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  • 1.
    Ali, Lilas
    et al.
    Sahlgrenska Academy, Gothenburg University, Institute of Health and Care Science, Sweden.
    Krevers, Barbro
    Linköping University, Department of Medical and Health Sciences, Sweden.
    Sjöström, Nils
    Sahlgrenska Academy, Gothenburg University, Institute of Health and Care Science, Sweden.
    Skärsäter, Ingela
    Halmstad University, School of Health and Welfare, Centre of Research on Welfare, Health and Sport (CVHI), Health promotion and disease prevention.
    Effectiveness of web-based versus folder support interventions for young informal carers of persons with mental illness: a randomized controlled trial2014In: Patient Education and Counseling, ISSN 0738-3991, E-ISSN 1873-5134, Vol. 94, no 3, p. 362-371Article in journal (Refereed)
    Abstract [en]

    Objective: Compare the impact of two interventions, a web-based support and a folder support, for young persons who care for people who suffer from mental illness. 

    Methods: This study was a randomized control trial, following the CONSORT statements, which compared the impact of two interventions. Primary outcome variable was stress, and secondary outcome variables were caring situation, general self-efficacy, well-being, health, and quality of life of young informal carers (N = 241). Data were collected in June 2010 to April 2011, with self-assessment questionnaires, comparing the two interventions and also to detect changes. 

    Results: The stress levels were high in both groups at baseline, but decreased in the folder group. The folder group had improvement in their caring situation (also different from the web group), general self-efficacy, well-being, and quality of life. The web group showed increase in well-being. 

    Conclusion: Young informal carers who take on the responsibility for people close to them; suffer consequences on their own health. They live in a life-situation characterized by high stress and low wellbeing. This signals a need for support. 

    Practice implications: The non-significant differences show that each intervention can be effective, and that it depends upon the individual's preferences. This highlights the importance of adopting person-centered approach, in which young persons can themselves choose support strategy. (C) 2013 Elsevier Ireland Ltd. All rights reserved.

  • 2.
    Månsson, J.
    et al.
    Research and Development Unit, Prim. Hlth. Care, Co. Cncl. H., Falkenberg, Sweden.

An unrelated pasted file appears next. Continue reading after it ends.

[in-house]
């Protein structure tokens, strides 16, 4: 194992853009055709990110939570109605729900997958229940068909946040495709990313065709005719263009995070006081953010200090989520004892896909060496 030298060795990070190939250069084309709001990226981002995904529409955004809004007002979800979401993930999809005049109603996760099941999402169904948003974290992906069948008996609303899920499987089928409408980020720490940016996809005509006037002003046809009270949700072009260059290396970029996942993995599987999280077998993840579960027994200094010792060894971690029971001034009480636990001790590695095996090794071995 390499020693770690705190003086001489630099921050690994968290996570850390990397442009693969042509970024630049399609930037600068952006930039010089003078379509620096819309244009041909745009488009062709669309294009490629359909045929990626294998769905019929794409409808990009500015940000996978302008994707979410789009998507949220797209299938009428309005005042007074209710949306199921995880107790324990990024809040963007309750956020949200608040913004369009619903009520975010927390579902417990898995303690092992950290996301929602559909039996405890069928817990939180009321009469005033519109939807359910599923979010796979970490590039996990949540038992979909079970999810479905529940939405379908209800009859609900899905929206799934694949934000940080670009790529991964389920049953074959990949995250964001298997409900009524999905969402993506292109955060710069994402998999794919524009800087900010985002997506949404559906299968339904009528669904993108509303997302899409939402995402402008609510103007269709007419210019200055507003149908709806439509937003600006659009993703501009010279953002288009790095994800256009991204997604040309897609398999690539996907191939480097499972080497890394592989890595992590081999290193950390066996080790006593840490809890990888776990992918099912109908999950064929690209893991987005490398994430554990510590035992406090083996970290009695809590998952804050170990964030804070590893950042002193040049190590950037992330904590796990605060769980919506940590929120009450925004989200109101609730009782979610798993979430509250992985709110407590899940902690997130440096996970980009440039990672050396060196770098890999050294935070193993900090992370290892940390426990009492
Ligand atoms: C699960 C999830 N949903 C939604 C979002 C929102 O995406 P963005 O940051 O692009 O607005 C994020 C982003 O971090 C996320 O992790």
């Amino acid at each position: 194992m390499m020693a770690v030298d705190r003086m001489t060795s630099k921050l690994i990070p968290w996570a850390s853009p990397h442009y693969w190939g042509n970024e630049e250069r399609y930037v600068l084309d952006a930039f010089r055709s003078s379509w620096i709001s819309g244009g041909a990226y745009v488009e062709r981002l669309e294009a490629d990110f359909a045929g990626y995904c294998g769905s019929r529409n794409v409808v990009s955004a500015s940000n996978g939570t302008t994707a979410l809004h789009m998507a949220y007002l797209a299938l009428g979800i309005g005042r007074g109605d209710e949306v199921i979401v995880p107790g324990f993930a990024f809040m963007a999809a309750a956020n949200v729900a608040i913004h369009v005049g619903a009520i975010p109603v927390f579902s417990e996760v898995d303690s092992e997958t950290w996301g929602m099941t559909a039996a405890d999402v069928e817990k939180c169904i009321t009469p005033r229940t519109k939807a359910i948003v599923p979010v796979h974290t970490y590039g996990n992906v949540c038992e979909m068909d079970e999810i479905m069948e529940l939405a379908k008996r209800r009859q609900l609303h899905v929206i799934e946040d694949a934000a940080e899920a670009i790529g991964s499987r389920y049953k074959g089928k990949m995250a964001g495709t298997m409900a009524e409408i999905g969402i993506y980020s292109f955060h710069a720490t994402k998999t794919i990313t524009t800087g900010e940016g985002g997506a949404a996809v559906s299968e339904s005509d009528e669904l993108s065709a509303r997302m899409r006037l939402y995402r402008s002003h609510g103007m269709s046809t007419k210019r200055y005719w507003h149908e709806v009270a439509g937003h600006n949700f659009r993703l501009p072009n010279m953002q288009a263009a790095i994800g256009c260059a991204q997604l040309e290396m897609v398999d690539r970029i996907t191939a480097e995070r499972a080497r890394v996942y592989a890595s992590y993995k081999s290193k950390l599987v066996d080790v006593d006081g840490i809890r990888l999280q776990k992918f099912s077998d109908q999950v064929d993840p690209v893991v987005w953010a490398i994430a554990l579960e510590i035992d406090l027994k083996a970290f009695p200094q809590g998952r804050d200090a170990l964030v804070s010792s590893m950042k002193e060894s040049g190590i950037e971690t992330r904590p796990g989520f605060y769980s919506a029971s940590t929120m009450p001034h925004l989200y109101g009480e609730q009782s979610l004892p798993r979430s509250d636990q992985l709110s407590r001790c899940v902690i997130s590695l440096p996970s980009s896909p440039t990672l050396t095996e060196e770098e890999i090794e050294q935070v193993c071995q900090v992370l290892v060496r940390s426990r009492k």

Marklund, Bertil
    Prim. Hlth. Care R. and D. Unit, County Council Halland, Falkenberg, Sweden.
    Bengtsson, C.
    Department of Primary Health Care, Göteborg Univ., Vasa Hospital, Gothenburg, Sweden.
    Fridlund, Bengt
    Halmstad University, School of Health and Welfare, Centre of Research on Welfare, Health and Sport (CVHI).
    Evaluation of an educational programme for the early detection of cancer1999In: Patient Education and Counseling, ISSN 0738-3991, E-ISSN 1873-5134, Vol. 37, no 3, p. 231-242Article in journal (Refereed)
    Abstract [en]

    Avoiding patient's and doctor's delay is important for the detection of cancer. In order to study the possibilities for shortening the delay, without causing anxiety, an educational programme for early detection of cancer (EPEDC) was worked out, aimed to be evaluated at the community level. A community with 77 100 inhabitants, was informed about cancer symptoms in a letter. Participants who observed the cancer symptoms, described in the letter, were invited to visit the health centres, where they were interviewed and examined according to a specially designed schedule. Guidelines for taking care of these participants were also worked out. Fifteen previously unknown cancers were detected. By means of a telephone interview and a questionnaire the reactions to the EPEDC were studied. The results indicate that it is possible to inform and educate the population about cancer symptoms without causing anxiety on condition that there is an organisation which can be contacted without delay by subjects with potential cancer symptoms. (C) 1999 Elsevier Science Ireland Ltd. All rights reserved.

  • 3.
    Strömberg, Anna
    et al.
    Department of Cardiology, University Hospital, Linköping, Sweden.
    Dahlström, Ulf
    Department of Cardiology, University Hospital, Linköping, Sweden.
    Fridlund, Bengt
    Halmstad University, School of Health and Welfare, Centre of Research on Welfare, Health and Sport (CVHI).
    Computer-based education for patients with chronic heart failure: A randomised, controlled, multicentre trial of the effects on knowledge, compliance and quality of life2006In: Patient Education and Counseling, ISSN 0738-3991, E-ISSN 1873-5134, Vol. 64, no 1-3, p. 128-135Article in journal (Refereed)
    Abstract [en]

    OBJECTIVE: To evaluate the effects of a single-session, interactive computer-based educational program on knowledge, compliance and quality of life in heart failure patients with special emphasis on gender differences.

    METHODS: One hundred and fifty-four patients, mean age 70 years, from five heart failure clinics were randomised to either receiving only standard education (n = 72) or standard education and additional computer-based education (n = 82).